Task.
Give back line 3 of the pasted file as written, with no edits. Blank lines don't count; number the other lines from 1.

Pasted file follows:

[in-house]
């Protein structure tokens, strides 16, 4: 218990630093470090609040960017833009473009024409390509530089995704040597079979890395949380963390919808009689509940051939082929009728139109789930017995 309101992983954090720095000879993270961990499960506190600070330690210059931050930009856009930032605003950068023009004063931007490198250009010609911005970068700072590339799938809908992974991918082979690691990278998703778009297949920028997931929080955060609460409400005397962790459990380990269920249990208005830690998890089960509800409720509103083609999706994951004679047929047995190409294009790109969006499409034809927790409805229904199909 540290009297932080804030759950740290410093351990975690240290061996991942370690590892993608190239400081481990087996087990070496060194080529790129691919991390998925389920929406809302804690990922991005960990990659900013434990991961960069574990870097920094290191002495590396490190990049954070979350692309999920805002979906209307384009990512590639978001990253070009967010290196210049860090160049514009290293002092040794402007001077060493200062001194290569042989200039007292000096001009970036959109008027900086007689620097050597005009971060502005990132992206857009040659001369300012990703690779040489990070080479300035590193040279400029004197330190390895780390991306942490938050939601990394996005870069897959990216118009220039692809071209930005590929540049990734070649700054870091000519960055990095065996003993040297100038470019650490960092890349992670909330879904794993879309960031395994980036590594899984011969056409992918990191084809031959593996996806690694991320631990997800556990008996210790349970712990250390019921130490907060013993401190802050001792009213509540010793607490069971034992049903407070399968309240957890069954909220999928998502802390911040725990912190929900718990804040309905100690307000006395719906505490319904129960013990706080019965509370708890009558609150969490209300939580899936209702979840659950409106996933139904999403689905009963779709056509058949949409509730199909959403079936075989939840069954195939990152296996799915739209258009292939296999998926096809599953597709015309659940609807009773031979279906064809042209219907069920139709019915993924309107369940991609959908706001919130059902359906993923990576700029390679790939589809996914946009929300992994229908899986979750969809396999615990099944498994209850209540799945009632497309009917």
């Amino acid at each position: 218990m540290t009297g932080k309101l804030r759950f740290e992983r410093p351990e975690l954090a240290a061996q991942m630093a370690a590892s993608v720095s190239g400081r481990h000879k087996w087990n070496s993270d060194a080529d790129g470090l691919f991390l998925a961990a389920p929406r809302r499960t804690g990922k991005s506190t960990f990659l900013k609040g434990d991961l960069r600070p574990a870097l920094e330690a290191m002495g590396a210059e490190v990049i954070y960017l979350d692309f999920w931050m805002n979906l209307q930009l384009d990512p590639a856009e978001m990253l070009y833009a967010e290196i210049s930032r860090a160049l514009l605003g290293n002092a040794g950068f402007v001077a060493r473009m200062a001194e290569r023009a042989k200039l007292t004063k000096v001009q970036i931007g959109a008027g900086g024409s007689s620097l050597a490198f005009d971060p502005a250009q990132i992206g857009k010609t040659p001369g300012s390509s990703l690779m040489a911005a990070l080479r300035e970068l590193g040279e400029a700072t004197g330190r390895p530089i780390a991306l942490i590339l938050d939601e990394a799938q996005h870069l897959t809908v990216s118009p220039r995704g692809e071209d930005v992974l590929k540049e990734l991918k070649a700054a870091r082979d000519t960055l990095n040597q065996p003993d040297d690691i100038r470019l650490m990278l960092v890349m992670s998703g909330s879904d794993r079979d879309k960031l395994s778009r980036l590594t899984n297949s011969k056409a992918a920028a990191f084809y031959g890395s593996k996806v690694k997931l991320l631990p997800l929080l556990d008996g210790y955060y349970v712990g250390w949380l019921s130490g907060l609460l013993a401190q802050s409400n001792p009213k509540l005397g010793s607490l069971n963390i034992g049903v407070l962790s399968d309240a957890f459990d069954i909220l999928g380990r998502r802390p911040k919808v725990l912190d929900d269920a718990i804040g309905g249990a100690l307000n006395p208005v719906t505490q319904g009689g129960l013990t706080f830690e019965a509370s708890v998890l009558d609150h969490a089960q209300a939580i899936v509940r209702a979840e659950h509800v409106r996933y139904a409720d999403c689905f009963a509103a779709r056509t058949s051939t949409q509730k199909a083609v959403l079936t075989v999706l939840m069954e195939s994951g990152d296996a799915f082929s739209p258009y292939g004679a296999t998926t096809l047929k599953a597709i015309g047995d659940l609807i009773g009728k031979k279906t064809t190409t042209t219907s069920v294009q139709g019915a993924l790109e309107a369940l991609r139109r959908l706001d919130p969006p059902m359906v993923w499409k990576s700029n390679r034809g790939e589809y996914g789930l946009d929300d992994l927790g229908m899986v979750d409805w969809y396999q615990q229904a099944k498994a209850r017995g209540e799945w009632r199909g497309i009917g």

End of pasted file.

């Amino acid at each position: 218990m540290t009297g932080k309101l804030r759950f740290e992983r410093p351990e975690l954090a240290a061996q991942m630093a370690a590892s993608v720095s190239g400081r481990h000879k087996w087990n070496s993270d060194a080529d790129g470090l691919f991390l998925a961990a389920p929406r809302r499960t804690g990922k991005s506190t960990f990659l900013k609040g434990d991961l960069r600070p574990a870097l920094e330690a290191m002495g590396a210059e490190v990049i954070y960017l979350d692309f999920w931050m805002n979906l209307q930009l384009d990512p590639a856009e978001m990253l070009y833009a967010e290196i210049s930032r860090a160049l514009l605003g290293n002092a040794g950068f402007v001077a060493r473009m200062a001194e290569r023009a042989k200039l007292t004063k000096v001009q970036i931007g959109a008027g900086g024409s007689s620097l050597a490198f005009d971060p502005a250009q990132i992206g857009k010609t040659p001369g300012s390509s990703l690779m040489a911005a990070l080479r300035e970068l590193g040279e400029a700072t004197g330190r390895p530089i780390a991306l942490i590339l938050d939601e990394a799938q996005h870069l897959t809908v990216s118009p220039r995704g692809e071209d930005v992974l590929k540049e990734l991918k070649a700054a870091r082979d000519t960055l990095n040597q065996p003993d040297d690691i100038r470019l650490m990278l960092v890349m992670s998703g909330s879904d794993r079979d879309k960031l395994s778009r980036l590594t899984n297949s011969k056409a992918a920028a990191f084809y031959g890395s593996k996806v690694k997931l991320l631990p997800l929080l556990d008996g210790y955060y349970v712990g250390w949380l019921s130490g907060l609460l013993a401190q802050s409400n001792p009213k509540l005397g010793s607490l069971n963390i034992g049903v407070l962790s399968d309240a957890f459990d069954i909220l999928g380990r998502r802390p911040k919808v725990l912190d929900d269920a718990i804040g309905g249990a100690l307000n006395p208005v719906t505490q319904g009689g129960l013990t706080f830690e019965a509370s708890v998890l009558d609150h969490a089960q209300a939580i899936v509940r209702a979840e659950h509800v409106r996933y139904a409720d999403c689905f009963a509103a779709r056509t058949s051939t949409q509730k199909a083609v959403l079936t075989v999706l939840m069954e195939s994951g990152d296996a799915f082929s739209p258009y292939g004679a296999t998926t096809l047929k599953a597709i015309g047995d659940l609807i009773g009728k031979k279906t064809t190409t042209t219907s069920v294009q139709g019915a993924l790109e309107a369940l991609r139109r959908l706001d919130p969006p059902m359906v993923w499409k990576s700029n390679r034809g790939e589809y996914g789930l946009d929300d992994l927790g229908m899986v979750d409805w969809y396999q615990q229904a099944k498994a209850r017995g209540e799945w009632r199909g497309i009917g």